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Old 02-23-2011, 02:48 PM
 
Location: MAuldin, SC
31 posts, read 59,009 times
Reputation: 60

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Thought you might like this.

My name is Marshall Shepherd. My family owns an old BB&T building (formerly Southern National) building in Lumberton NC. The 4 story building was built in 1967 to be the headquarters for SNB. Up until this past month it was owned by the bank. Now it belongs to my family who owns the land around the building. It was the former site of Gov Angus MacLeans home (my great grandfather). When the bank was built they commissioned Joe Cox to build a Color Wall mural inside the building. Below is a story I wrote about the Color Wall and getting it running after 15 years.

"Several months ago a relative told my father about a mural that had been installed in the 1st floor of the building back when it was being built in 1967. AT that time he nor anyone else knew if it still existed. After a few calls it was found that it indeed existed but no one knew if it still worked. See this is not just your ordinary mural. It was designed by Joe Cox an artist out of Raleigh. He was mostly known for his paintings but he created a few of these murals. The one in our building is thought to be the first of it's kind he designed and built. There is another one in the ceiling of the CCB building in Durham. Though I think it is smaller and is currently not working. The only other one known in existence is in the NC State library. www.thecolorwall.org/ (http://thecolorwall.org/%5DThe - broken link) The NC State mural had fallen out of repair for several years. After a year of fundraising they were able to put it back to it's former glory.

Our mural is 8 ft high and 32 ft long. It is a lighting mural consisting of a giant aluminum box with vanes of different sizes and angles. Behind it is a white wall.





If front of it is a set of 30 lights of mainly blue, green, yellow and red that shine down on theses vanes.

Due to the different angles and sizes of the vanes the lights mix on the wall behind it giving it a kaleidoscope of different colors. The mural was said to still be functioning in 1995. But from what I can tell by the shape it was in it couldn't have been working much longer than that. Nothing worked. The good news was the wall vanes and lights were still there, though they had covered up about half of the mural with cubicles. I ended up finding the switches that controlled the mural over near the tellers area. Pressing buttons proved fruitless. It was dead. I feared it would take an electrician and a whole wad of cash to get it back running again. I know this was not something we wanted to do. At that point I figured I might never see it come back to life.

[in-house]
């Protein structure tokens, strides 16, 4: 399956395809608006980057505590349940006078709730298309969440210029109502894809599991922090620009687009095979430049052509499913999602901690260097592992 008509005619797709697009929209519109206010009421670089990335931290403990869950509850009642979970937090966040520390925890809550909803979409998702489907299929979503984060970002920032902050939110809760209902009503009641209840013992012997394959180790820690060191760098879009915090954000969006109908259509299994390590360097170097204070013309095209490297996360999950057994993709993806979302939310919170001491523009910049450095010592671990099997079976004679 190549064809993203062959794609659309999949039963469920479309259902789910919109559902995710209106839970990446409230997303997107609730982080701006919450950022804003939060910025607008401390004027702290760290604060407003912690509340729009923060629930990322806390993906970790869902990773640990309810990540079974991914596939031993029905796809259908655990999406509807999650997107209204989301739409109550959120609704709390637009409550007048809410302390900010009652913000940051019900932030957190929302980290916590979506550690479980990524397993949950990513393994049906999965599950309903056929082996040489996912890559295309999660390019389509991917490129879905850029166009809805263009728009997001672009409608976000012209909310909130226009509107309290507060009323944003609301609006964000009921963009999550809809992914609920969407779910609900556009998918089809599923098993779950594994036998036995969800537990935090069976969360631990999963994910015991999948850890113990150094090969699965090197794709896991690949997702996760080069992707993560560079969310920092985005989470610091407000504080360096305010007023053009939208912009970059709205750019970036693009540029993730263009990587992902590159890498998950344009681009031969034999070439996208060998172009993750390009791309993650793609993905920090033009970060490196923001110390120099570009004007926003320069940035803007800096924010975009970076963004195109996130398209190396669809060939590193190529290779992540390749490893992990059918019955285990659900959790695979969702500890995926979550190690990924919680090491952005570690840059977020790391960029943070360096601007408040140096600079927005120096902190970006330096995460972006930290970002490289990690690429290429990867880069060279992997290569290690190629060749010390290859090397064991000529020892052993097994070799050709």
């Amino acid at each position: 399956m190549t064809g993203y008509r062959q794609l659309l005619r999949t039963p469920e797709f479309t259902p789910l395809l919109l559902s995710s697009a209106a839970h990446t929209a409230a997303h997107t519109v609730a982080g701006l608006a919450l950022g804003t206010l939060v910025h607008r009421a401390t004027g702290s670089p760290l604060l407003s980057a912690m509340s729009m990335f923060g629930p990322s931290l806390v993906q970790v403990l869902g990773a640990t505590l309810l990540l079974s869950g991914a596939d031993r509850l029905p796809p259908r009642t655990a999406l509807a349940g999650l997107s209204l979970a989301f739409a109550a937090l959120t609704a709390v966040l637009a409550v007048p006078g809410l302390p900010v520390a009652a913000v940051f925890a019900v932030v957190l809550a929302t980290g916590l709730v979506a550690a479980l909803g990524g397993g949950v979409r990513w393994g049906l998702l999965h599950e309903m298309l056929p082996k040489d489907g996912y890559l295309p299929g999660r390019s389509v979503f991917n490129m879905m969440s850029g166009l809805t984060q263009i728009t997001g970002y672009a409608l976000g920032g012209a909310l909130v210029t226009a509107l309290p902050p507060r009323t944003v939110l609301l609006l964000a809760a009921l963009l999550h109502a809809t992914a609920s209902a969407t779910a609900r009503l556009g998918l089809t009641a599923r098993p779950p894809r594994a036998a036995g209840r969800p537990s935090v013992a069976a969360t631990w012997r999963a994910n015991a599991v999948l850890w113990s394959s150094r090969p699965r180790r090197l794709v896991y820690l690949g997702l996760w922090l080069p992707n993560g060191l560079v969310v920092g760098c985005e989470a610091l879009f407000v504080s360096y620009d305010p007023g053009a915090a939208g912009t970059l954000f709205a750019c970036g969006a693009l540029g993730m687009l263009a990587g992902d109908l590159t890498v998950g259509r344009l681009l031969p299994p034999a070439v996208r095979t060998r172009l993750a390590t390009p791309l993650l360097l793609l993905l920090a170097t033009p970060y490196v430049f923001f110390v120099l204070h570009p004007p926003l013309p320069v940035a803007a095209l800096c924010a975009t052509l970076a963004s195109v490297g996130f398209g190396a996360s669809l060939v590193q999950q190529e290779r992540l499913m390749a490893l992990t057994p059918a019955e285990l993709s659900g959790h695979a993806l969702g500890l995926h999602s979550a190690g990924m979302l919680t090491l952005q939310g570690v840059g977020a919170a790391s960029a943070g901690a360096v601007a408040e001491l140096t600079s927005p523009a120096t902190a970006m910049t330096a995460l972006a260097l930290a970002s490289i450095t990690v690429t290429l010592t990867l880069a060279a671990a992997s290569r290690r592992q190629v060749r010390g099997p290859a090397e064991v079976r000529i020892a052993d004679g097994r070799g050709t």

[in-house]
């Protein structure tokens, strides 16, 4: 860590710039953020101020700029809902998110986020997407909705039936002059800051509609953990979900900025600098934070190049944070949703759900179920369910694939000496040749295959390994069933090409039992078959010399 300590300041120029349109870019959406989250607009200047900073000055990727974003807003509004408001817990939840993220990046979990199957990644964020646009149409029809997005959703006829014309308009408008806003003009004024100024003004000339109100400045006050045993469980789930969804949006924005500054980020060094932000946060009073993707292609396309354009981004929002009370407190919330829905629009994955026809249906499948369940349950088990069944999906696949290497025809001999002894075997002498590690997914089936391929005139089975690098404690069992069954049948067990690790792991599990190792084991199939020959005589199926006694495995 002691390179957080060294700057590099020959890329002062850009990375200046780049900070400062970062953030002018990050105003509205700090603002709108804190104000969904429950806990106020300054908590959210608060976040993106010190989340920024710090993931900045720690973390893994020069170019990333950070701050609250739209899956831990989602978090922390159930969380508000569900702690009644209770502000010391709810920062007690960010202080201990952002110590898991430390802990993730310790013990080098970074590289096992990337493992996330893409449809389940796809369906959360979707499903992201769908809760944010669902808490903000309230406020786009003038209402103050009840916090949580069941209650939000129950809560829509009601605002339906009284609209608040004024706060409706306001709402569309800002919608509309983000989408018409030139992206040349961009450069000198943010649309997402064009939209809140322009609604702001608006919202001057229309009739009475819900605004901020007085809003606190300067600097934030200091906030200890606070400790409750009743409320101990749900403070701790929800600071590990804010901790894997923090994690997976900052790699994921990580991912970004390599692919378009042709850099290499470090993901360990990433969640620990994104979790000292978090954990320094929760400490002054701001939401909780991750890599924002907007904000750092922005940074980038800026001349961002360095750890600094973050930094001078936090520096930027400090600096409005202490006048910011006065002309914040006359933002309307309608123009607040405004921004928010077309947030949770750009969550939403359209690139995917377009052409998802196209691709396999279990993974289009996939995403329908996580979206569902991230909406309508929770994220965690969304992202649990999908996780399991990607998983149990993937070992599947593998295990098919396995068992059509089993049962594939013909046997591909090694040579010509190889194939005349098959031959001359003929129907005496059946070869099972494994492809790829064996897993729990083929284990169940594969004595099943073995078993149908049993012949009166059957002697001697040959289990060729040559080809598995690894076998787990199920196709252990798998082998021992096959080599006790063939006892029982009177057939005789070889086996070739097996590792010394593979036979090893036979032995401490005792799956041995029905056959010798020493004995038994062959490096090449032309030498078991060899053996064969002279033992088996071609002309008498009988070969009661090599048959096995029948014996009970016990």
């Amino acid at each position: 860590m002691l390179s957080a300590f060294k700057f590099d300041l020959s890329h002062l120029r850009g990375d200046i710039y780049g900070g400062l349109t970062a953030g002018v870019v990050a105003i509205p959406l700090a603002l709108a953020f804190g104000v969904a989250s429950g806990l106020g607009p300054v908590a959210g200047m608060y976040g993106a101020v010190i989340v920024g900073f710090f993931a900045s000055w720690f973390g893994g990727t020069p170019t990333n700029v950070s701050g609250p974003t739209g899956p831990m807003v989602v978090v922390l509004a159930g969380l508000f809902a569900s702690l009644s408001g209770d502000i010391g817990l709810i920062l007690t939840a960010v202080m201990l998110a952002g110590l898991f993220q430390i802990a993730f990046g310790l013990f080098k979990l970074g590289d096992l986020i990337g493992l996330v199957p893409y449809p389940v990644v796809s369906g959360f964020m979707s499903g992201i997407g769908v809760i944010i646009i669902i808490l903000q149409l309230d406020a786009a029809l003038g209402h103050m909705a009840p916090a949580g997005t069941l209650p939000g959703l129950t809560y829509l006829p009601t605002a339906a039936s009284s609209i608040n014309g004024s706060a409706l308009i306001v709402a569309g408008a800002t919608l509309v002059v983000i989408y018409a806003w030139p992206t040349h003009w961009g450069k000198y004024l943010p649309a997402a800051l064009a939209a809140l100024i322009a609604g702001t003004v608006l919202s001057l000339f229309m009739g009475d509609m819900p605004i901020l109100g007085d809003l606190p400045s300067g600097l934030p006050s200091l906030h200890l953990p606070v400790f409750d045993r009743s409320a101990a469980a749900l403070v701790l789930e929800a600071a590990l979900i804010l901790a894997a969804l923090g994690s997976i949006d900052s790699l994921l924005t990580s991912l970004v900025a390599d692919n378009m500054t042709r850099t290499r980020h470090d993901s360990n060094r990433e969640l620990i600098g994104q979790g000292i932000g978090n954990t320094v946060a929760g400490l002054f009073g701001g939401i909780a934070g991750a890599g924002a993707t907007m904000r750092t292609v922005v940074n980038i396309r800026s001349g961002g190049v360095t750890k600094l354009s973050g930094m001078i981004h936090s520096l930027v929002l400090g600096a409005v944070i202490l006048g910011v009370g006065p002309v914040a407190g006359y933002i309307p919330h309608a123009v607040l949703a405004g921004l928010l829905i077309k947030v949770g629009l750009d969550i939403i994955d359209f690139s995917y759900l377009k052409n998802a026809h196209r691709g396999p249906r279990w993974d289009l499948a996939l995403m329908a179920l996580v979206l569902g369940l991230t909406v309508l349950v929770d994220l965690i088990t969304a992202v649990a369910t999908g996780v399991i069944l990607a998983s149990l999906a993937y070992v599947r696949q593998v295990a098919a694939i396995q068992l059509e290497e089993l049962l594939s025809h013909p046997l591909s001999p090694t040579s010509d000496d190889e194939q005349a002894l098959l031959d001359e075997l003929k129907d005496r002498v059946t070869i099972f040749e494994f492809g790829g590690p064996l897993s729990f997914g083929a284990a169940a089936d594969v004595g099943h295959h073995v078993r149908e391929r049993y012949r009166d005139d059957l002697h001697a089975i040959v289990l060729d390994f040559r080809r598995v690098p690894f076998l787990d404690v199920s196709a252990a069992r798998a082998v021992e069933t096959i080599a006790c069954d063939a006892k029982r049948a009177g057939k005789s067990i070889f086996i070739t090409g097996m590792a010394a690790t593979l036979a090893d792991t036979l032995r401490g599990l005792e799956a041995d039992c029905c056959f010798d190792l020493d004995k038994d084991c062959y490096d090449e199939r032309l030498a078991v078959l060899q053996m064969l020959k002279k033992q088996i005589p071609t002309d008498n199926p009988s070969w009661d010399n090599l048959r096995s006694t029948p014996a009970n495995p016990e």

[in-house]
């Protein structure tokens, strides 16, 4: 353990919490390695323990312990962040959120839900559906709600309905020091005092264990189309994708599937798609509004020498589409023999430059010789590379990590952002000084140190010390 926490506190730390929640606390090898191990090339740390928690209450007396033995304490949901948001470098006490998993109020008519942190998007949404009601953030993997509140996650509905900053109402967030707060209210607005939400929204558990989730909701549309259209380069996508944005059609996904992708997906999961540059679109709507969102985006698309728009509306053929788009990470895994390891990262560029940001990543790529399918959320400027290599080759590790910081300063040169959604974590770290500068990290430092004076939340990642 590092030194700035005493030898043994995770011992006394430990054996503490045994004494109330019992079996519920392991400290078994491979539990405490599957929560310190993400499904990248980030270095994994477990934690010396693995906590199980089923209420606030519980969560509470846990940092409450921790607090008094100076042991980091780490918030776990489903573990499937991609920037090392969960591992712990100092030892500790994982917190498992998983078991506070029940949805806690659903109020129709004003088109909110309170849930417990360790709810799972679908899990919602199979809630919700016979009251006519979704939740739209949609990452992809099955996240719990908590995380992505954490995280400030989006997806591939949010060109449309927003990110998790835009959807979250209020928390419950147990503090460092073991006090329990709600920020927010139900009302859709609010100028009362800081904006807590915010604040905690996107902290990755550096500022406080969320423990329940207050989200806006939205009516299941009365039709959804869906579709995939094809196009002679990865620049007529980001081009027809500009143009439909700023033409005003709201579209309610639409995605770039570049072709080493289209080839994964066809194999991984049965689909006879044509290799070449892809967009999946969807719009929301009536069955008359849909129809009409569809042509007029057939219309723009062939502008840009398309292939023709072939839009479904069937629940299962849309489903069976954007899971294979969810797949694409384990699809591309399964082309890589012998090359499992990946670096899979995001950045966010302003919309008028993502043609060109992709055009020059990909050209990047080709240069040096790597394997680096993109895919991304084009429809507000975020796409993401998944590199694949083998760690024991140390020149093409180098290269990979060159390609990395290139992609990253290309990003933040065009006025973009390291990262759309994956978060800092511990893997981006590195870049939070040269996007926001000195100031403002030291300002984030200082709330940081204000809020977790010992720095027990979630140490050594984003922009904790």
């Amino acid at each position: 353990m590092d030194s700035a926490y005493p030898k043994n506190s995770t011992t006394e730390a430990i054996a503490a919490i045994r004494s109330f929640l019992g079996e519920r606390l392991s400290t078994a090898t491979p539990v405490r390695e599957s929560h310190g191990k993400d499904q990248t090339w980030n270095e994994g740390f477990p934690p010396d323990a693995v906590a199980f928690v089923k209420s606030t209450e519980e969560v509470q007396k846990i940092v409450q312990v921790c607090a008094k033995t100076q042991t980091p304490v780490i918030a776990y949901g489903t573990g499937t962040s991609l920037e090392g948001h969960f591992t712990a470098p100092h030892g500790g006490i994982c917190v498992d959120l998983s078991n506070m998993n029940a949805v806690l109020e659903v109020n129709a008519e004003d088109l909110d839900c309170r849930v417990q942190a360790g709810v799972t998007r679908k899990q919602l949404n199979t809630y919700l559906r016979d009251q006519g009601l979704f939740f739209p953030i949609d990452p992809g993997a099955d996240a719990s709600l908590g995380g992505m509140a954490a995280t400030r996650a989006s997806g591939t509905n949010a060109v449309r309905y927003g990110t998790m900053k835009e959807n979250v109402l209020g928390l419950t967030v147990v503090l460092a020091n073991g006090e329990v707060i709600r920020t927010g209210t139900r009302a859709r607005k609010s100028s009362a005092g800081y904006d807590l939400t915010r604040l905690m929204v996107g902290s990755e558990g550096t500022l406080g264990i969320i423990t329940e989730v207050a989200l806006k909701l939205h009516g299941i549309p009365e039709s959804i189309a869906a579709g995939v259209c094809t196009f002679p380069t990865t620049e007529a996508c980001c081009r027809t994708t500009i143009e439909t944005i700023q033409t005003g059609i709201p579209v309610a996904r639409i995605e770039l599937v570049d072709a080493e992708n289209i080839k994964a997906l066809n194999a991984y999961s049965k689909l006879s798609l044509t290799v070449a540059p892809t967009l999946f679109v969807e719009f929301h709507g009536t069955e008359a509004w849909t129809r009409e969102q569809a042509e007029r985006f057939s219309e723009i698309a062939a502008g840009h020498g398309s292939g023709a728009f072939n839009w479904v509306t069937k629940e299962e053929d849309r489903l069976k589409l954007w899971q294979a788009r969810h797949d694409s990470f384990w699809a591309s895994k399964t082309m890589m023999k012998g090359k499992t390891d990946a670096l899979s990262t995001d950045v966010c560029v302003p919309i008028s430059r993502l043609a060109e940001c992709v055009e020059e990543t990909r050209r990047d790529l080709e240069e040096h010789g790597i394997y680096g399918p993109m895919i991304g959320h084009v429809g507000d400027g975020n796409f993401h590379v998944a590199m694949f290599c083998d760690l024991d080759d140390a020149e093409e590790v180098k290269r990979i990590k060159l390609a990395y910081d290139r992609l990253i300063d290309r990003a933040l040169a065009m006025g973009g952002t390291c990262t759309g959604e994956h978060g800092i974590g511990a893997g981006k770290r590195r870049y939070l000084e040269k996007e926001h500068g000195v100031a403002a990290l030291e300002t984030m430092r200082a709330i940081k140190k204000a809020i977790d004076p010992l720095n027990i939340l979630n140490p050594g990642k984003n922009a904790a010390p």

Fast forward to today. I had to come back to do another walk through of the building. It looks so much better with the mess the county made cleaned up. It's still kind of sad seeing it so empty. I can remember going there as a little boy with my grandfather to go visit Uncle Hector every summer. I can remember going and eating lunch with them on the 4th floor. As I walked through the basement I noticed a metal box on the ground we had been puzzled by last week when we were there.






No one from the bank knew what it was other than it was old and was something that was installed in the bank. Well today I figured out what it was, or at least Gary our building manager did. He noticed that one of the plugs on this box matched a plug in the janitors room on the 1st floor. So after I had done the initial walk through and Gary had left I locked the front door and went to work. I took the box from down in the basement and brought it upstairs. I plugged it in and went and pushed the buttons over at the tellers office only to be disappointed. I then noticed the box wasn't getting any power and realized I needed to bypass a switch that wasn't working. I finally could hear the transformer humm. Went and pushed the buttons and got nothing. At this point I thought I was at a dead end until I remembered seeing another cable down in the basement. I went and retrieved it. It plugged into the box as well and after 15min of studying the box I had it figured out. I jumped some of the wires to see if I was right and I could hear the relays clicking and from a distance I could see light from around the corner of the lobby. 15 minutes later I had it completely wired back up. I buttoned everything back up and cut everything back on.


Walked back to the tellers area and pushed 1 button at a time. I had light! but not a lot. Of the 30 lights only 4 or so worked. So I made a trip to Lowes during dinner. 30 new flood light bulbs and I was back installing them high in the ceiling. After about an hour I had finished the job. I turned off the lobby lights went and turned the system back on and went back over to the tellers area and pushed the #1 button.